Determining Economic Benefits of Park Trails: Management Implications

Benefits studied:
Uses studied:
Place: Table Rock State Park


This study found that most users of Table Rock State Park in South Carolina are willing to pay a fee to use the hiking trails in addition to the existing park entrance fee. The authors found that users were willing to pay a higher fee when they believed the trails were of higher quality.


This study’s findings can be used to demonstrate that hikers place a positive value on their hiking experience, and that a trail access fee could be an alternative funding source for trail operations and maintenance. The authors’ approach of asking users a range of potential fee amounts could be used by trail managers interested in including or increasing fees for use.


The study is based in Table Rock State Park in northern South Carolina, in Pickens County (population 119,483 in 2013). The park is about 40 minutes away from Greenville, South Carolina, population 59,944 in 2013. The park is roughly 3,000 acres with camping, swimming, and cabins in addition to trails.

Trail Type

The park has roughly 10 miles of developed, maintained hiking trails, ranging from moderate to strenuous difficulty.


The study is intended to provide an estimate of the benefits received by users of developed trails to help parks to justify their trails operation and maintenance budgets to the public and elected officials, and to justify implementing or raising user fees. The study was funded by the South Carolina Park Service.


Sixty-two percent of respondents were willing to pay a trail use fee, beyond the current $2 park entrance fee.

On average, respondents were willing to pay a $4.76 fee per day to use hiking trails at the park. Those who believed the quality of the trails was high were willing to pay more, but there was no difference in willingness-to-pay for those who thought the trails were a good value given their existing fee. Multiplying this user fee by the 146,000 people who visit the park annually and would be willing to pay a fee (236,000 annual visitors x 62%), the authors estimate this fee could generate $292,000 in additional annual revenue for the park.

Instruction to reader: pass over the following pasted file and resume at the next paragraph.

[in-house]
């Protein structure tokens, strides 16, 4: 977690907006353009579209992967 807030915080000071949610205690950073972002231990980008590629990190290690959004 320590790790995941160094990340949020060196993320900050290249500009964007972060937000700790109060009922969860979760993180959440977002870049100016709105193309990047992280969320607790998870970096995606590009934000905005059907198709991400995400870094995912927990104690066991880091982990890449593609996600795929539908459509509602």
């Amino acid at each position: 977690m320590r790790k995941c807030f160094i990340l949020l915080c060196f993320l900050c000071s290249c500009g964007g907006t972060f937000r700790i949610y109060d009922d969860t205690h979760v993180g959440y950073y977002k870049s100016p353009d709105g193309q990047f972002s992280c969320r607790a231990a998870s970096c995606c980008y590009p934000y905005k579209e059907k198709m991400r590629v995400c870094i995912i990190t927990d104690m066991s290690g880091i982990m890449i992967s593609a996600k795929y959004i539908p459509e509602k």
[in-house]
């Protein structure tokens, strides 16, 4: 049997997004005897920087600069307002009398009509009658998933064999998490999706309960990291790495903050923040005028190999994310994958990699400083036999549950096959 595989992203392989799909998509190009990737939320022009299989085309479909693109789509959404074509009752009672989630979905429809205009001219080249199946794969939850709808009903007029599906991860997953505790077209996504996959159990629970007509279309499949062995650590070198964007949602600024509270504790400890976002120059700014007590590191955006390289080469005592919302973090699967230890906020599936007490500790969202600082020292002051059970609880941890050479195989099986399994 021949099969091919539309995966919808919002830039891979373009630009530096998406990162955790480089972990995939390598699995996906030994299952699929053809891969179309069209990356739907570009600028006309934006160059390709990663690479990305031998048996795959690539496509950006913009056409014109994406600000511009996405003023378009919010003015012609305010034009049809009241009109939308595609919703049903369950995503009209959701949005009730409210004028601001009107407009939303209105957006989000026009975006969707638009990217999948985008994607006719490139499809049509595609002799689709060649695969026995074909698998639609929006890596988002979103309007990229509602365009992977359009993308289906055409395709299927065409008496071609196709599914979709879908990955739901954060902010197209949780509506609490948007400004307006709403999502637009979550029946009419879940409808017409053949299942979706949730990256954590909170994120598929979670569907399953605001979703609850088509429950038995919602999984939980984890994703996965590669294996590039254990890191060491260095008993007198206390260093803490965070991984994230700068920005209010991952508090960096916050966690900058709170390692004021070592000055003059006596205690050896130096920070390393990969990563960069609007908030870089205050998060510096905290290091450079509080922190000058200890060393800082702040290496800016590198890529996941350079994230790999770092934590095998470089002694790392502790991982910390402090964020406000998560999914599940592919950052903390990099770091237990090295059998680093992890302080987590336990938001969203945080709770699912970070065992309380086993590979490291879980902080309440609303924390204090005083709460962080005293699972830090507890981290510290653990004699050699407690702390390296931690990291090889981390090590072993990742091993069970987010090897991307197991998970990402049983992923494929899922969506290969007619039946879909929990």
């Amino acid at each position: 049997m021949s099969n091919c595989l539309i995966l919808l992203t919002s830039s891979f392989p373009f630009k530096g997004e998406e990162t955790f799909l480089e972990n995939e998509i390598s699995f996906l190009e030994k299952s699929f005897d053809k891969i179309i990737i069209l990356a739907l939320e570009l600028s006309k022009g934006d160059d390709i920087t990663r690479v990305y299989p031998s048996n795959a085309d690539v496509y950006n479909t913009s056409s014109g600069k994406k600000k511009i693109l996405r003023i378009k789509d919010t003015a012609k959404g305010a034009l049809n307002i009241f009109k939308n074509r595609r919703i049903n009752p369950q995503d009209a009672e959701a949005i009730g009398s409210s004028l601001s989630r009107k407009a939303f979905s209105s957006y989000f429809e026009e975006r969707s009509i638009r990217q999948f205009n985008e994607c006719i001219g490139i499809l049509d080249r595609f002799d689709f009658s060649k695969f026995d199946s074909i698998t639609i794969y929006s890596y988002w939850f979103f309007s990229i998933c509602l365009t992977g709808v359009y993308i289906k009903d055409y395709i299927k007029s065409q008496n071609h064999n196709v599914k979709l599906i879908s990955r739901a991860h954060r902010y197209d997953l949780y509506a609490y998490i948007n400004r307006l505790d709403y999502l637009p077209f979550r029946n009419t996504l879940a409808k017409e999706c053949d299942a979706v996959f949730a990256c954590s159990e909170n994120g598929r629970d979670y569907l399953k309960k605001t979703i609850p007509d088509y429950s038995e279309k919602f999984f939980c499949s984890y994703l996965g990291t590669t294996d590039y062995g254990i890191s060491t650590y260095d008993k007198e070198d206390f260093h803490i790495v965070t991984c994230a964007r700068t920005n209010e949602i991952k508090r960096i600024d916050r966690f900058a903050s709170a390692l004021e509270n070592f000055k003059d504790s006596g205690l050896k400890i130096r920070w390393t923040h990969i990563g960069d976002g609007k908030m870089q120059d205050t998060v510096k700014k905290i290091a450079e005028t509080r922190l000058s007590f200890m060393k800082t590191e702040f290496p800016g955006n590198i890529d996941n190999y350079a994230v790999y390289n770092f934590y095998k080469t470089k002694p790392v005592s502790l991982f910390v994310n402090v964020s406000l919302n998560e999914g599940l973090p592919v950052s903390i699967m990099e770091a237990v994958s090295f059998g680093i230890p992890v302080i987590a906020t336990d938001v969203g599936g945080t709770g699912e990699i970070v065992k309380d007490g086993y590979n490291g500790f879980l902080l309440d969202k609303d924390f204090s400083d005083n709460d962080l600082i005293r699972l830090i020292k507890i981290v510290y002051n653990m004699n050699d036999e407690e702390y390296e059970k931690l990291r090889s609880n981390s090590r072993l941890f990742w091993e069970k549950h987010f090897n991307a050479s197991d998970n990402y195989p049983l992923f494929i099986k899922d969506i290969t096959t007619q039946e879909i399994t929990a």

There was no difference in willingness-to-pay between hikers and non-hikers. This may have been because the fee was described as one specifically to use the trails, and would not affect non-hikers.


The authors intercepted visitors at the park, who were asked to fill out a survey on-site. Those who did not want to complete a survey on-site were sent one via mail. It is unclear how visitors were sampled, or if all visitors the authors saw were included. They intercepted 543 visitors, from whom 248 usable surveys were returned (46% response rate).

Users were asked whether they would pay a fee of a particular amount, ranging from $1 to $10 (different survey versions had different values). They were then asked a second fee question, but this time the fee ranged from $2 to $20 if the answer to the first was yes, and $0.50 to $5 if the answer to the first was no. Users were then asked whether their primary purpose for visiting the park was hiking, their satisfaction with the quality of the trails, their satisfaction with the value of the trails relative to the user fee, and how gas prices affected their decision to travel for outdoor recreation. These questions were followed by questions about the respondent’s age and education.

The authors used these data to estimate a statistical model of the average user’s willingness-to-pay to use the park.


Oh, C. and W. Hammitt. 2010. “Determining economic benefits of park trails: Management implications.” Journal of Park and Recreation Administration 28(2): 94-107.